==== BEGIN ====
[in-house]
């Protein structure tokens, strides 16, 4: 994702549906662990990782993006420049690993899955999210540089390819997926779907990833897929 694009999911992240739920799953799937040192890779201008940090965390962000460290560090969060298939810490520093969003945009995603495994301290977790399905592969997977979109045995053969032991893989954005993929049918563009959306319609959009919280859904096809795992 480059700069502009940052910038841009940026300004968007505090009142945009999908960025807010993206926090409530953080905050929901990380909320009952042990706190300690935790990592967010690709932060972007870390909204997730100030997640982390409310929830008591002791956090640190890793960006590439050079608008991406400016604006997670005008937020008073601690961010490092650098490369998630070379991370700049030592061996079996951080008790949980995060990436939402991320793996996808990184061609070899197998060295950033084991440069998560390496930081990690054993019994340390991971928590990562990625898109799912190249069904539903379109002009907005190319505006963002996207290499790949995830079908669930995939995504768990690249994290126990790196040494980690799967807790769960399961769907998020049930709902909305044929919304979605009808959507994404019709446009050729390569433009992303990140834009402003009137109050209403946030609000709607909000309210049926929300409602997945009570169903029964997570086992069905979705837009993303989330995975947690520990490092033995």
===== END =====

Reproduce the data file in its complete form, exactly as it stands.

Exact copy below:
[in-house]
């Protein structure tokens, strides 16, 4: 994702549906662990990782993006420049690993899955999210540089390819997926779907990833897929 694009999911992240739920799953799937040192890779201008940090965390962000460290560090969060298939810490520093969003945009995603495994301290977790399905592969997977979109045995053969032991893989954005993929049918563009959306319609959009919280859904096809795992 480059700069502009940052910038841009940026300004968007505090009142945009999908960025807010993206926090409530953080905050929901990380909320009952042990706190300690935790990592967010690709932060972007870390909204997730100030997640982390409310929830008591002791956090640190890793960006590439050079608008991406400016604006997670005008937020008073601690961010490092650098490369998630070379991370700049030592061996079996951080008790949980995060990436939402991320793996996808990184061609070899197998060295950033084991440069998560390496930081990690054993019994340390991971928590990562990625898109799912190249069904539903379109002009907005190319505006963002996207290499790949995830079908669930995939995504768990690249994290126990790196040494980690799967807790769960399961769907998020049930709902909305044929919304979605009808959507994404019709446009050729390569433009992303990140834009402003009137109050209403946030609000709607909000309210049926929300409602997945009570169903029964997570086992069905979705837009993303989330995975947690520990490092033995």